# Navigating Files and Directories

## Overview

Teaching: 15 min
Exercises: 0 min
Questions
• How can I move around on Palmetto?

• How can I see what files and directories I have?

• How can I specify the location of a file or directory on my computer?

Objectives
• Explain the similarities and differences between a file and a directory.

• Translate an absolute path into a relative path and vice versa.

• Construct absolute and relative paths that identify specific files and directories.

The part of the operating system responsible for managing files and directories is called the file system. It organizes our data into files, which hold information, and directories (also called “folders”), which hold files or other directories.

Several commands are frequently used to create, inspect, rename, and delete files and directories. The first command that we will look at is called pwd (print working directory). Let’s type it in:

$pwd  /home/<your Palmetto username>  To understand what a “home directory” is, let’s have a look at how the file system as a whole is organized. On Palmetto, the filesystem looks something like this: At the top is the root directory that holds everything else. We refer to it using a slash character / on its own. Inside that directory are several other directories: home (where users’ personal directories are located), bin (which is where some built-in programs are stored), tmp (for temporary files that don’t need to be stored long-term), etc (for miscellaneous data files), and so on. We know that our current working directory is stored inside /home because /home is the first part of its name. Similarly, we know that /home is stored inside the root directory / because its name begins with /. ## Slashes Notice that there are two meanings for the / character. When it appears at the front of a file or directory name, it refers to the root directory. When it appears inside a name, it’s just a separator. Underneath /home, we find one directory for each user with an account on Palmetto. Now let’s learn the command that will let us see the contents of our own filesystem. We can see what’s in our home directory by running ls, which stands for “listing”: $ ls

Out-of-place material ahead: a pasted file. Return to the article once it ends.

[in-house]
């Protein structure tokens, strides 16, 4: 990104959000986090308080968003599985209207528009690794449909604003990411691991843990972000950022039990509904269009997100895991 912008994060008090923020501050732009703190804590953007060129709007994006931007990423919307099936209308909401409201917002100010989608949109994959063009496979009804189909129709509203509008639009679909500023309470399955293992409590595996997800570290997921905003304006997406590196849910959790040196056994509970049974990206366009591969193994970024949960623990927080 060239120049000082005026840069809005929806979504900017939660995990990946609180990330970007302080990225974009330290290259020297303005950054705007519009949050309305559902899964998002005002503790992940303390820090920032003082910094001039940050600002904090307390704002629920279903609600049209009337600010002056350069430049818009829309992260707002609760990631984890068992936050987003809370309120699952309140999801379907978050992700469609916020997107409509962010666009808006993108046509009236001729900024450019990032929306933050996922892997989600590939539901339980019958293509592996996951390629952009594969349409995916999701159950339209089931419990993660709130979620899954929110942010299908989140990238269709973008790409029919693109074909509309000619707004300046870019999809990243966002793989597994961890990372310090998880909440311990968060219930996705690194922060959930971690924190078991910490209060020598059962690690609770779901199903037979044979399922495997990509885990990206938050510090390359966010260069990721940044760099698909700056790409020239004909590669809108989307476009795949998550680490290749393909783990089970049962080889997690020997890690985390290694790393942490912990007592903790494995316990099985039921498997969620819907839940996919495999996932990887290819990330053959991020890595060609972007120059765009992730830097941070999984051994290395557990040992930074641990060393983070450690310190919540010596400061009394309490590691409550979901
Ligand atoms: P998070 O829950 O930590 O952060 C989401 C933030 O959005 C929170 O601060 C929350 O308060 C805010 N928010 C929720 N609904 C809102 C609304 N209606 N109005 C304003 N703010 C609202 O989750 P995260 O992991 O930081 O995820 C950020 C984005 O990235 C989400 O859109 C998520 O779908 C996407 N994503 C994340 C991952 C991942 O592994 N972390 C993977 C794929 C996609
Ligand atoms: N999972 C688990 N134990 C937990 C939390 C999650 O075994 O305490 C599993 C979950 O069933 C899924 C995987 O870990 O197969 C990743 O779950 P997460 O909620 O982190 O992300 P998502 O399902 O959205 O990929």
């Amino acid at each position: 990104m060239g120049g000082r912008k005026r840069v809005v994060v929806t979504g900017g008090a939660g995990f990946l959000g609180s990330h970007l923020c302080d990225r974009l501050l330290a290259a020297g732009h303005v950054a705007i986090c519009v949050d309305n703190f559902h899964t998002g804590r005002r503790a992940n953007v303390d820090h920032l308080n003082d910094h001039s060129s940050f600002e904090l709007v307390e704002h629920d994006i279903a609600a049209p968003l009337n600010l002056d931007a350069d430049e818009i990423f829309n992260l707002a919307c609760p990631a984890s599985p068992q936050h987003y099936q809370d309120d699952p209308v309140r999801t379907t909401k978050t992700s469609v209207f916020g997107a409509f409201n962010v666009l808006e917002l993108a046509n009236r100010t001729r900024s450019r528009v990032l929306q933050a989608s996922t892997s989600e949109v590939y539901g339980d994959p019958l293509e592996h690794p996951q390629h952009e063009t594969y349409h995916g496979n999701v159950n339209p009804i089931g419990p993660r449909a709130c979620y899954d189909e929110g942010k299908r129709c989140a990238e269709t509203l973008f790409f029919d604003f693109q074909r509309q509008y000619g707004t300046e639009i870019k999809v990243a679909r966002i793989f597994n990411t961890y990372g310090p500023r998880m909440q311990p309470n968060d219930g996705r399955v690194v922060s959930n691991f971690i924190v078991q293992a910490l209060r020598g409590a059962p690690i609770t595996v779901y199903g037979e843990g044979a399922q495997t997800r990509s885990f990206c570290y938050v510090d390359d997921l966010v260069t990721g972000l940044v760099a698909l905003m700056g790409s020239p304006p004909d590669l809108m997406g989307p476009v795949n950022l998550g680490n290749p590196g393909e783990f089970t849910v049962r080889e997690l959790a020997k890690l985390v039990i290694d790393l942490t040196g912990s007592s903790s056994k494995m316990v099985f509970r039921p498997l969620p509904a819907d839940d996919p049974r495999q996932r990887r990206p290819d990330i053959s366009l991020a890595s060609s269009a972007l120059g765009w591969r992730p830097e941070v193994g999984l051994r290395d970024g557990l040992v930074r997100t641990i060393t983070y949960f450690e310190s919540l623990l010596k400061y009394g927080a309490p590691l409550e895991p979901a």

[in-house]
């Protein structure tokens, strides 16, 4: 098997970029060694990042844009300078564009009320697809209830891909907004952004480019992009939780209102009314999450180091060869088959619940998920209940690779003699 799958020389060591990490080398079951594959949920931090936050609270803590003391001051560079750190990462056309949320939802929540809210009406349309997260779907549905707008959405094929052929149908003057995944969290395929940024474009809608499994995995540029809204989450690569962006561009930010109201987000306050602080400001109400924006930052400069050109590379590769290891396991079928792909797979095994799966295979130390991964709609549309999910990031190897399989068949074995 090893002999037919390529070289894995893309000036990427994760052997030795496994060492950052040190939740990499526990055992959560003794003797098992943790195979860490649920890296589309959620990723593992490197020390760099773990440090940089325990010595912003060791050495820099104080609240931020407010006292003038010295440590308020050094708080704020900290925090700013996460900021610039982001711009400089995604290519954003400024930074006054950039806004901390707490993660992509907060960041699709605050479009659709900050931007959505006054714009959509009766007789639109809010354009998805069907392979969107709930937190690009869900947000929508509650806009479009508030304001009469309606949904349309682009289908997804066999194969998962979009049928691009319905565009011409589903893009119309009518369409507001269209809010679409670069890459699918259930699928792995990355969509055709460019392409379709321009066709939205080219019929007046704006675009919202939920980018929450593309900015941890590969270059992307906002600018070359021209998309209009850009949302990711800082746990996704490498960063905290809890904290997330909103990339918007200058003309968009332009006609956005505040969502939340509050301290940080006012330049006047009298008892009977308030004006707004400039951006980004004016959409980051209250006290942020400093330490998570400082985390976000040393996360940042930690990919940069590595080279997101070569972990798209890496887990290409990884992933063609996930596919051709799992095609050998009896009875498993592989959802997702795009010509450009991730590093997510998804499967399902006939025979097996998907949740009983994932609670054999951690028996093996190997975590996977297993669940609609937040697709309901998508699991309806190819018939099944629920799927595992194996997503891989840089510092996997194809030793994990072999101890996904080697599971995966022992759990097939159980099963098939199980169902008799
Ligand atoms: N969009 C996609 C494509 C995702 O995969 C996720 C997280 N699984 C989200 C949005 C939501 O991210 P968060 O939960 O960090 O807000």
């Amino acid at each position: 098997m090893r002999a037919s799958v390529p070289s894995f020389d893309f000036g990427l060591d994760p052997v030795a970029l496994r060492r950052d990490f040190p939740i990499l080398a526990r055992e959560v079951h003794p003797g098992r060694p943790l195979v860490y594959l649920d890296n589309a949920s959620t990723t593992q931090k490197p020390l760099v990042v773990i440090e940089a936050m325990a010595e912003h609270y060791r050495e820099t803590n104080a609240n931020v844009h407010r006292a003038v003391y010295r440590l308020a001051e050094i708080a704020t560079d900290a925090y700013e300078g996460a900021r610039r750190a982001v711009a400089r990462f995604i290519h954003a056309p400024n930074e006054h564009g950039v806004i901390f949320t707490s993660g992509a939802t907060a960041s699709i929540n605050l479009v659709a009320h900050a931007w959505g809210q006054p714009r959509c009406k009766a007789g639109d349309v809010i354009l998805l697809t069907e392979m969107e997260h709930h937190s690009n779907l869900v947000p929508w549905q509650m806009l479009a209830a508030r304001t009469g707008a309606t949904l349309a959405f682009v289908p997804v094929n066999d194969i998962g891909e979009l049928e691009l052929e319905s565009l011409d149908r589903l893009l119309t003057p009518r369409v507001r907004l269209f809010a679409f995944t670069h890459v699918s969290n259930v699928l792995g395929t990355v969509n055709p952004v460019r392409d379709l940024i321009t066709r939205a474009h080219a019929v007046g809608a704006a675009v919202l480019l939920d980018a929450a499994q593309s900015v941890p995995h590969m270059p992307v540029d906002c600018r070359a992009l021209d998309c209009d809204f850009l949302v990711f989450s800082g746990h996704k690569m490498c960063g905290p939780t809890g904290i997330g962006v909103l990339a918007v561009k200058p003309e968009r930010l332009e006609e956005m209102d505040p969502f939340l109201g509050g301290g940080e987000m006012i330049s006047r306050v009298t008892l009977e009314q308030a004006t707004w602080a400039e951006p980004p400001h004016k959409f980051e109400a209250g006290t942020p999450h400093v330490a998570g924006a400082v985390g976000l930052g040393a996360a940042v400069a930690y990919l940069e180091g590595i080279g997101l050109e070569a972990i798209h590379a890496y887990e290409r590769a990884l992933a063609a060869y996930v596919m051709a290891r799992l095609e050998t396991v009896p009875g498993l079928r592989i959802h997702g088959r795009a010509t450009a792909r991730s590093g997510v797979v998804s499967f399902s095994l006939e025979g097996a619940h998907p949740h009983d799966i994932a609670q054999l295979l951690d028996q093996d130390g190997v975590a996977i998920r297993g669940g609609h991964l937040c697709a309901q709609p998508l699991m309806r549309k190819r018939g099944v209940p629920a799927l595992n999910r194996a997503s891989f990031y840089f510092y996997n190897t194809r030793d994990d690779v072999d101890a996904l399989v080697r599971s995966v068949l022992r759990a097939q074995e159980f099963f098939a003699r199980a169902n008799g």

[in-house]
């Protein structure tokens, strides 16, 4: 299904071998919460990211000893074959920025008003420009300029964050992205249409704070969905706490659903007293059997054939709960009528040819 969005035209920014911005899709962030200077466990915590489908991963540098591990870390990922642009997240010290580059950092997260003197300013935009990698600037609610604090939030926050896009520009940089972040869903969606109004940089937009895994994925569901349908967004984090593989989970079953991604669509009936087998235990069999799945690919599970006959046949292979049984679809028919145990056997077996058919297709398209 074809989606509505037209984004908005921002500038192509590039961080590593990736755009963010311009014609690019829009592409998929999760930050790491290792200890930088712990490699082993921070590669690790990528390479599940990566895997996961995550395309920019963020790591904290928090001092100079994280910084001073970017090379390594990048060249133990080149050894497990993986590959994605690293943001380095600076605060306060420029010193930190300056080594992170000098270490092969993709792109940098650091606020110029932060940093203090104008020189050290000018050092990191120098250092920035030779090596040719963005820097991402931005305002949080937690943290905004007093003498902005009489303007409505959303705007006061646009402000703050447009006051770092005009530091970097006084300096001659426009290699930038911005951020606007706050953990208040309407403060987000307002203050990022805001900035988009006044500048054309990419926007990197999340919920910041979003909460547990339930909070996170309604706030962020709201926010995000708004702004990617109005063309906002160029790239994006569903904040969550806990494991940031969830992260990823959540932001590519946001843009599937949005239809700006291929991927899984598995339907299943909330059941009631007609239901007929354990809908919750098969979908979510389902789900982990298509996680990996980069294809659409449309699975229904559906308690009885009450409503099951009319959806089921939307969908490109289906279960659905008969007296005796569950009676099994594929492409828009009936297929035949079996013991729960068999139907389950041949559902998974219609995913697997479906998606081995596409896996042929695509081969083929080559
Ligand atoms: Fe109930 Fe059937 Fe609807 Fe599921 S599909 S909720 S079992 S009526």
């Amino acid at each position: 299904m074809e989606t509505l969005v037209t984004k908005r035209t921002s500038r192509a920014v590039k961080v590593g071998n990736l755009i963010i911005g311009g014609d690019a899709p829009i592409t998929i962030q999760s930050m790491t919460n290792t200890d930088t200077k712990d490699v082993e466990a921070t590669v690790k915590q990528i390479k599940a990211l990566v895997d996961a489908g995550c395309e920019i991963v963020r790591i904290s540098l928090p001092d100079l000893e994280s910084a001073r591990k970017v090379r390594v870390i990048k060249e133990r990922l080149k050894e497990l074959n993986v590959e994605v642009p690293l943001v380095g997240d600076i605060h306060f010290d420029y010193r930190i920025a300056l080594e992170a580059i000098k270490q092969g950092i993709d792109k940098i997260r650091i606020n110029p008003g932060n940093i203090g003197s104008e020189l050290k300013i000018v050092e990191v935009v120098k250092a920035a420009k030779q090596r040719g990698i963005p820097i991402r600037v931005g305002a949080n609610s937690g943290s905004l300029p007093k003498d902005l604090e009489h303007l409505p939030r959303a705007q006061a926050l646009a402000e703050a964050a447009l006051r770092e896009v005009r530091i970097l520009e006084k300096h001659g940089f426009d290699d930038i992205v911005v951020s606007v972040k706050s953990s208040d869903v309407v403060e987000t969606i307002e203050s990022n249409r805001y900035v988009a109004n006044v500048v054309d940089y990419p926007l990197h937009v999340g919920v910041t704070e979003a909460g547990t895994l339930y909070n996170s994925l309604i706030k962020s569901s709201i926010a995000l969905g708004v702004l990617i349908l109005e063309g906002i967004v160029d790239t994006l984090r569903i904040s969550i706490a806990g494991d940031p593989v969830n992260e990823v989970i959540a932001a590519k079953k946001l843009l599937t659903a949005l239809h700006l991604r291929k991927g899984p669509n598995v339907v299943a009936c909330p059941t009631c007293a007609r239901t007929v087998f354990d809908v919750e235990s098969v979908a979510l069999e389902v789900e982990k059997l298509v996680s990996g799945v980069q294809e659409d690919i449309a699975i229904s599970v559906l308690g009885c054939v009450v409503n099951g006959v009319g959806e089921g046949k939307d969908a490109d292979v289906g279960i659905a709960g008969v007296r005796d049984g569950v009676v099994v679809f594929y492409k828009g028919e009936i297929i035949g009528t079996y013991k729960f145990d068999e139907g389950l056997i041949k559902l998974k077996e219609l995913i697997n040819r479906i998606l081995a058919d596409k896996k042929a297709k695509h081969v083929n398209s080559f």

Applications Documents    Library      Music        Public


Your results might be completely different, depending on the ontents of your home directory. In fact, if you are just starting to use Palmetto, your home directory might be empty.

ls prints the names of the files and directories in the current directory in alphabetical order, arranged neatly into columns. We can make its output more comprehensible by using the flag -F, which tells ls to add a trailing / to the names of directories:

$ls -F  Applications/ Documents/ Library/ Music/ Public/ Desktop/ Downloads/ Movies/ Pictures/  And note that there is a space between ls and -F: without it, the shell thinks we’re trying to run a command called ls-F, which doesn’t exist. ls has lots of other options. To find out what they are, we can type: $ ls --help

Usage: ls [OPTION]... [FILE]...
List information about the FILEs (the current directory by default).
Sort entries alphabetically if none of -cftuvSUX nor --sort is specified.

Mandatory arguments to long options are mandatory for short options too.
-a, --all                  do not ignore entries starting with .
-A, --almost-all           do not list implied . and ..
--author               with -l, print the author of each file
-b, --escape               print C-style escapes for nongraphic characters
--block-size=SIZE      scale sizes by SIZE before printing them; e.g.,
'--block-size=M' prints sizes in units of
1,048,576 bytes; see SIZE format below
-B, --ignore-backups       do not list implied entries ending with ~
-c                         with -lt: sort by, and show, ctime (time of last
modification of file status information);
with -l: show ctime and sort by name;
otherwise: sort by ctime, newest first
-C                         list entries by columns